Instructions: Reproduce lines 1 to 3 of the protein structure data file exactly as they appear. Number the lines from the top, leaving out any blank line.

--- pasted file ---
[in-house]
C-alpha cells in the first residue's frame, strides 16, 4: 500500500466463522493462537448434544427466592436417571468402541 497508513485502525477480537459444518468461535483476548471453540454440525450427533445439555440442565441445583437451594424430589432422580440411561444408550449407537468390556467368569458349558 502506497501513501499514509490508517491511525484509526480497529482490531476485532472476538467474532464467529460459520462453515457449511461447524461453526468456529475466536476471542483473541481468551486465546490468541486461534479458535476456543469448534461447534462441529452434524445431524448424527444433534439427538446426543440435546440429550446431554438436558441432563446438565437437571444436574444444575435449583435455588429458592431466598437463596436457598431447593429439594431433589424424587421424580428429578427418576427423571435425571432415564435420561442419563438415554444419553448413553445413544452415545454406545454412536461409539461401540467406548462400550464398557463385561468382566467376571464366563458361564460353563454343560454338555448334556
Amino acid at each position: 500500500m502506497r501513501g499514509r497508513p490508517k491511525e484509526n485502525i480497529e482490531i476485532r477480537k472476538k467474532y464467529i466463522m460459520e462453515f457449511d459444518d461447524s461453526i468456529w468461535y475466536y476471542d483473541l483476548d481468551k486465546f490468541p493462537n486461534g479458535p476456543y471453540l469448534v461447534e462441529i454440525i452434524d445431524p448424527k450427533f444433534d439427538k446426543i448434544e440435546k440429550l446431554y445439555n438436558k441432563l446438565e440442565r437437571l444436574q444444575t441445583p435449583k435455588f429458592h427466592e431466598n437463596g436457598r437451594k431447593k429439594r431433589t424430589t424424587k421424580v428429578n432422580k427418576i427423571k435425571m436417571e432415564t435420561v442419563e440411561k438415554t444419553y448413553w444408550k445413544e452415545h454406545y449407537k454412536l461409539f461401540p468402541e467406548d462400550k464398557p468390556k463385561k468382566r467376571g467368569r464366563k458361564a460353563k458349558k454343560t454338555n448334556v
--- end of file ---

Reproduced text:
[in-house]
C-alpha cells in the first residue's frame, strides 16, 4: 500500500466463522493462537448434544427466592436417571468402541 497508513485502525477480537459444518468461535483476548471453540454440525450427533445439555440442565441445583437451594424430589432422580440411561444408550449407537468390556467368569458349558 502506497501513501499514509490508517491511525484509526480497529482490531476485532472476538467474532464467529460459520462453515457449511461447524461453526468456529475466536476471542483473541481468551486465546490468541486461534479458535476456543469448534461447534462441529452434524445431524448424527444433534439427538446426543440435546440429550446431554438436558441432563446438565437437571444436574444444575435449583435455588429458592431466598437463596436457598431447593429439594431433589424424587421424580428429578427418576427423571435425571432415564435420561442419563438415554444419553448413553445413544452415545454406545454412536461409539461401540467406548462400550464398557463385561468382566467376571464366563458361564460353563454343560454338555448334556
Amino acid at each position: 500500500m502506497r501513501g499514509r497508513p490508517k491511525e484509526n485502525i480497529e482490531i476485532r477480537k472476538k467474532y464467529i466463522m460459520e462453515f457449511d459444518d461447524s461453526i468456529w468461535y475466536y476471542d483473541l483476548d481468551k486465546f490468541p493462537n486461534g479458535p476456543y471453540l469448534v461447534e462441529i454440525i452434524d445431524p448424527k450427533f444433534d439427538k446426543i448434544e440435546k440429550l446431554y445439555n438436558k441432563l446438565e440442565r437437571l444436574q444444575t441445583p435449583k435455588f429458592h427466592e431466598n437463596g436457598r437451594k431447593k429439594r431433589t424430589t424424587k421424580v428429578n432422580k427418576i427423571k435425571m436417571e432415564t435420561v442419563e440411561k438415554t444419553y448413553w444408550k445413544e452415545h454406545y449407537k454412536l461409539f461401540p468402541e467406548d462400550k464398557p468390556k463385561k468382566r467376571g467368569r464366563k458361564a460353563k458349558k454343560t454338555n448334556v